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"Remembrance is Not Enough": The Political Function of Tony Harrison’s Poetry

"Remembrance is Not Enough": The Political Function of Tony Harrison’s Poetry Abstract: Tony Harrison’s dramatic works frequently engage with issues of cultural memory, both what is remembered and what is forgotten. In most instances, Harrison explores these issues by engaging with canonical texts, which, like certain examples of material culture—particularly monumental architecture—are marked by both their duration and by the accretion of a multiplicity of interpretations and symbolic functions. These works become, to use Pierre Nora’s term, lieux de mémoire , “sites of memory,” endowed by the collective cultural imagination with a symbolic aura. Nora noted “that lieux de mémoire only exist because of their capacity for metamorphosis, an endless recycling of their meaning and an unpredictable proliferation of their ramifications” (19). It is with the metamorphic nature of mythic characters, texts, and sites that Harrison engages as they provide him spaces endowed with significance by both the past and the present: these are spaces in which collective and cultural memory has been repeatedly constructed through the centuries. Numerous aspects of memory in Harrison’s work could be fruitfully explored, but this paper limits itself to a relatively brief discussion of Harrison’s examination of remembrance, or the lack thereof, in the mythic examples of Hecuba, Medea, and Hercules, and the historical figures such as Faustina and the anonymous victims of contemporary conflicts. http://www.deepdyve.com/assets/images/DeepDyve-Logo-lg.png Syllecta Classica Department of Classics @ the University of Iowa

"Remembrance is Not Enough": The Political Function of Tony Harrison’s Poetry

Syllecta Classica , Volume 19 – Apr 1, 2008

"Remembrance is Not Enough": The Political Function of Tony Harrison’s Poetry


: 221-236 "REMEMBRANCE IS NOT ENOUGH": THE POLITICAL FUNCTION OF TONY HARRISON'S POETRY HALLIE REBECCA MARSHALL In the Third World War we'll destroy not only modern cities but the memory of Troy --Tony Harrison, The Common Chorus Abstract: Tony Harrison's dramatic works frequently engage with issues of cultural memory, both what is remembered and what is forgotten. In most instances, Harrison explores these issues by engaging with canonical texts, which, like certain examples of material culture--particularly monumental architecture--are marked by both their duration and by the accretion of a multiplicity of interpretations and symbolic functions. These works become, to use Pierre Nora's term, lieux de mémoire, "sites of memory," endowed by the collective cultural imagination with a symbolic aura.1 Nora noted "that lieux de mémoire only exist because of their capacity for metamorphosis, an endless recycling of their meaning and an unpredictable proliferation of their ramifications" (19). It is with the metamorphic nature of mythic characters, texts, and sites that Harrison engages as they provide him spaces endowed with significance by both the past and the present: these are spaces in which collective and cultural memory has been repeatedly constructed through the centuries. Numerous aspects of memory in Harrison's work could be fruitfully explored, but this paper limits itself to a relatively brief discussion of Harrison's examination of remembrance, or the lack thereof, in the mythic examples of Hecuba, Medea, and Hercules, and the historical figures such as Faustina and the anonymous victims of contemporary conflicts.2 Nora edited the seven-volume project Les Lieux de mémoire (1984­1992), which sought to examine the construction of French national identity. An English translation of his introductory essay, "Between Memory and History: Les Lieux de Mémoire,"...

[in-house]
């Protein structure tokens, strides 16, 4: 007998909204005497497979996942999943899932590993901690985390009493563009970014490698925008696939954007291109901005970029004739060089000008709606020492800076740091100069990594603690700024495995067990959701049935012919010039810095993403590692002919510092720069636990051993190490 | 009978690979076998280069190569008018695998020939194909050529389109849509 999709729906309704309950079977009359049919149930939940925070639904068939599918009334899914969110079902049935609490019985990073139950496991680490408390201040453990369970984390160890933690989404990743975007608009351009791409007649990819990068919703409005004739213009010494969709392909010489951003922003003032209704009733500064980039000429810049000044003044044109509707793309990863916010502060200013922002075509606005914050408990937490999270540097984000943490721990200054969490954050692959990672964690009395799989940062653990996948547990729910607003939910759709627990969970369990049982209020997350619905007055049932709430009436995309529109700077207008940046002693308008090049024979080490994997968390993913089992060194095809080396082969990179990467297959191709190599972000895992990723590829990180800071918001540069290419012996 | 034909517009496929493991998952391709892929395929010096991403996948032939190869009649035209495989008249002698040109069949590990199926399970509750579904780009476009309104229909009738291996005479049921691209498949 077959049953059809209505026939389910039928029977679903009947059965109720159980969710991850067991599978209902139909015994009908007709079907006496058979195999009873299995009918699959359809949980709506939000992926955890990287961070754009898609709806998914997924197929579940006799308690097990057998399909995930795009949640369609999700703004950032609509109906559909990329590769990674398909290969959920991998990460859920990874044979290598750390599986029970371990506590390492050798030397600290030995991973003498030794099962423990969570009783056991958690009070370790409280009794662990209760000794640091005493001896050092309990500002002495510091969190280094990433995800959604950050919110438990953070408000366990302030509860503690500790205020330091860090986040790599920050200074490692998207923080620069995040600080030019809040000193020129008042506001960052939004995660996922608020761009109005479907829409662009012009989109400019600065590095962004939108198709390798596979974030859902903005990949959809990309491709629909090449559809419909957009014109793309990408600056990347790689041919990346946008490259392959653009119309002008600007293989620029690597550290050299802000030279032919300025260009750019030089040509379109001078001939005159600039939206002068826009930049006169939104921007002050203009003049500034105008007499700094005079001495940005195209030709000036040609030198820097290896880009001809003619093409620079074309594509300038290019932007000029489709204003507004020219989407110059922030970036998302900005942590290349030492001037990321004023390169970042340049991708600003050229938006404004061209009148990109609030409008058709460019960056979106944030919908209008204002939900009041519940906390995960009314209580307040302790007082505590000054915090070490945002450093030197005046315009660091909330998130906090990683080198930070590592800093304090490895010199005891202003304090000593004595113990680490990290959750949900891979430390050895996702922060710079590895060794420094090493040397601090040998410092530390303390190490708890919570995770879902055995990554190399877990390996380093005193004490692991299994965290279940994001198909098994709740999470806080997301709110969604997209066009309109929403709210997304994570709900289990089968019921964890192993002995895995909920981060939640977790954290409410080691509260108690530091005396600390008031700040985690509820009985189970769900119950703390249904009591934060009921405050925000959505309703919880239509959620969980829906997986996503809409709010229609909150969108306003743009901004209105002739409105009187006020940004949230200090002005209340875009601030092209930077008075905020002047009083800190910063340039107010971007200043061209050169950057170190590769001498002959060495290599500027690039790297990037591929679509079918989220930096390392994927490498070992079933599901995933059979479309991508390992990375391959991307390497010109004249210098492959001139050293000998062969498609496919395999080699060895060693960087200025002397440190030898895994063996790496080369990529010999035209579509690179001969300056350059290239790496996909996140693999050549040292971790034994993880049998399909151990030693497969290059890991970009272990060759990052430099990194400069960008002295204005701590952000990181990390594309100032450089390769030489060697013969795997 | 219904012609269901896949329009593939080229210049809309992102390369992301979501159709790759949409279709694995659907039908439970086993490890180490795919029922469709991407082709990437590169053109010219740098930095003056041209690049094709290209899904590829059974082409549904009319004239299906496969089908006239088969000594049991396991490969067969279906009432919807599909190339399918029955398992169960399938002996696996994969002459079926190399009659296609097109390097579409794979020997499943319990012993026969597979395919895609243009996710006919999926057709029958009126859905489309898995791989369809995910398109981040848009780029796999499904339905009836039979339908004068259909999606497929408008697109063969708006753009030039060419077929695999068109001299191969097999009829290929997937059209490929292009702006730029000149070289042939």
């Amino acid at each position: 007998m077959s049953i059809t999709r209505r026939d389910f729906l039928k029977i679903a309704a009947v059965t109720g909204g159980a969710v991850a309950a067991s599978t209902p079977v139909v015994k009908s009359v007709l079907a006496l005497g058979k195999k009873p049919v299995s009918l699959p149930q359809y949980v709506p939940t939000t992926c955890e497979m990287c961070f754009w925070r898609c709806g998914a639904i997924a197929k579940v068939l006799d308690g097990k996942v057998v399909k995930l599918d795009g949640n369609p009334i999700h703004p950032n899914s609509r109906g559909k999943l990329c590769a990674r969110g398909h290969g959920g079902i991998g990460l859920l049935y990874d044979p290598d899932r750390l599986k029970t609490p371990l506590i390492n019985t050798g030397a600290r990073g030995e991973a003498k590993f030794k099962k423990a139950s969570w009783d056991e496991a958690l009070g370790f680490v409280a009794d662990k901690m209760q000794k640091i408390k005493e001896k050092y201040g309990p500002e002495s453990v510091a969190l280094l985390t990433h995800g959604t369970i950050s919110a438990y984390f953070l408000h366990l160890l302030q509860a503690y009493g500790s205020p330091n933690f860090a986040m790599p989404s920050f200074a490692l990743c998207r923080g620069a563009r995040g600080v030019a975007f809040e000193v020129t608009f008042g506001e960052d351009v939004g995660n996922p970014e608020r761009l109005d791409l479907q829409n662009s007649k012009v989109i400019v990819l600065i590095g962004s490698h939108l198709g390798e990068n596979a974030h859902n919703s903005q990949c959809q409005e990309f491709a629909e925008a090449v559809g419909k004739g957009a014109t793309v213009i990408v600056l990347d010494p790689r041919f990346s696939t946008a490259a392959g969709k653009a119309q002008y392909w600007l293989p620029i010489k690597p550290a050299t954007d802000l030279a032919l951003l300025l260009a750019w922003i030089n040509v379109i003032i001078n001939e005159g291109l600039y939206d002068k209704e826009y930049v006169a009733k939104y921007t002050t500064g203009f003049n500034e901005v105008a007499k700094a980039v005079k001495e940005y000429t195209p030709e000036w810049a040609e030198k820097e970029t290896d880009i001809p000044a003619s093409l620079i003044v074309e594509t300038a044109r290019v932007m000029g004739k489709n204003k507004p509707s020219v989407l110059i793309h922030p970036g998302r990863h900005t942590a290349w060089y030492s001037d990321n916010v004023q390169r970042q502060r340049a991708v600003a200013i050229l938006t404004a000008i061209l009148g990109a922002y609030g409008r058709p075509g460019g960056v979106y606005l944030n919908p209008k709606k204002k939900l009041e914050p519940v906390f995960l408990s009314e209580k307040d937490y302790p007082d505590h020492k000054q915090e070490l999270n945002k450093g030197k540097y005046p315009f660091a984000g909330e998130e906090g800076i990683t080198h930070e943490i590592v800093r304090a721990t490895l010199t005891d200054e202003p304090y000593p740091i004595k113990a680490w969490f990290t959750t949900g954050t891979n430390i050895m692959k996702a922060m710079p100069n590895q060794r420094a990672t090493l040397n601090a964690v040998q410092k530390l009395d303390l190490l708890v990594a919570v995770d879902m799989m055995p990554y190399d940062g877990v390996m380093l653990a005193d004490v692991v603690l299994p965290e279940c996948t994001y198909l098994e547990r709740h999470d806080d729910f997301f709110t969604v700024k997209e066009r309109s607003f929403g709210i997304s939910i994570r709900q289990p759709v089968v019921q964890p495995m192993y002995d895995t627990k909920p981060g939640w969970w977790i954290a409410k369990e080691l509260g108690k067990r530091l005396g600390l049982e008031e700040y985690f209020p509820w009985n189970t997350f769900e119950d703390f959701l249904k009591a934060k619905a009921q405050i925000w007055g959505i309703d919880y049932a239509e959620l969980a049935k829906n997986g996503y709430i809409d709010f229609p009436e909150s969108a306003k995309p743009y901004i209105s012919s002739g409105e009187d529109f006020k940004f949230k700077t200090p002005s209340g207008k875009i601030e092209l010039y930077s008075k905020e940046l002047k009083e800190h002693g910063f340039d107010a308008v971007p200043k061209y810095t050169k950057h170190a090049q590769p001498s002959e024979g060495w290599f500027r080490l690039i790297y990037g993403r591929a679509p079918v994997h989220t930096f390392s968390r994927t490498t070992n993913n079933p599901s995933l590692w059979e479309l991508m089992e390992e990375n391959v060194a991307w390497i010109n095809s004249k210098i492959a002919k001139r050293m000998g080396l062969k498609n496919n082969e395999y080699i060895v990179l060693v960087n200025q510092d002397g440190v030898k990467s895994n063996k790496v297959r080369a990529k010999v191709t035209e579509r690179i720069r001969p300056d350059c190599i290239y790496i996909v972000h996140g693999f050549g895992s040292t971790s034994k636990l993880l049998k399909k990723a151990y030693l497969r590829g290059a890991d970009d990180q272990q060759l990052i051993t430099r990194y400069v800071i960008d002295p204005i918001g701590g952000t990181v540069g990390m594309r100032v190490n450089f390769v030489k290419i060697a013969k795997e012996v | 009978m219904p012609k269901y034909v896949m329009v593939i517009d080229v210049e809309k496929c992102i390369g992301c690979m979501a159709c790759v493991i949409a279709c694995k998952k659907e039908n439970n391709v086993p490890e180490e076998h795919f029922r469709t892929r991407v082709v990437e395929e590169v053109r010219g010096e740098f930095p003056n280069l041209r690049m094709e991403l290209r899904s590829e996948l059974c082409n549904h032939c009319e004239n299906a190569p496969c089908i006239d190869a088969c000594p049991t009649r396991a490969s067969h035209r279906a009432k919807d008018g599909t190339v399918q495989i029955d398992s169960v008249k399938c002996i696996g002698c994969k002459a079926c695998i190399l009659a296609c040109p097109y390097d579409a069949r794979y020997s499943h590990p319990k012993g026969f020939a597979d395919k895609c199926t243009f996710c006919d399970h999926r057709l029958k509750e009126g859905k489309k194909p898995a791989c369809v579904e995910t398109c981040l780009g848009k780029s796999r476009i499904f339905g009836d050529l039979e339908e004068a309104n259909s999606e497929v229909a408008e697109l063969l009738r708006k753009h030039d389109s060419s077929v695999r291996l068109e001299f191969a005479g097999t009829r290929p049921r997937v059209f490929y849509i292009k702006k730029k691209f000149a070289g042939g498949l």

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Department of Classics @ the University of Iowa
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Copyright © The University of Iowa
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2160-5157
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Abstract

Abstract: Tony Harrison’s dramatic works frequently engage with issues of cultural memory, both what is remembered and what is forgotten. In most instances, Harrison explores these issues by engaging with canonical texts, which, like certain examples of material culture—particularly monumental architecture—are marked by both their duration and by the accretion of a multiplicity of interpretations and symbolic functions. These works become, to use Pierre Nora’s term, lieux de mémoire , “sites of memory,” endowed by the collective cultural imagination with a symbolic aura. Nora noted “that lieux de mémoire only exist because of their capacity for metamorphosis, an endless recycling of their meaning and an unpredictable proliferation of their ramifications” (19). It is with the metamorphic nature of mythic characters, texts, and sites that Harrison engages as they provide him spaces endowed with significance by both the past and the present: these are spaces in which collective and cultural memory has been repeatedly constructed through the centuries. Numerous aspects of memory in Harrison’s work could be fruitfully explored, but this paper limits itself to a relatively brief discussion of Harrison’s examination of remembrance, or the lack thereof, in the mythic examples of Hecuba, Medea, and Hercules, and the historical figures such as Faustina and the anonymous victims of contemporary conflicts.

Journal

Syllecta ClassicaDepartment of Classics @ the University of Iowa

Published: Apr 1, 2008

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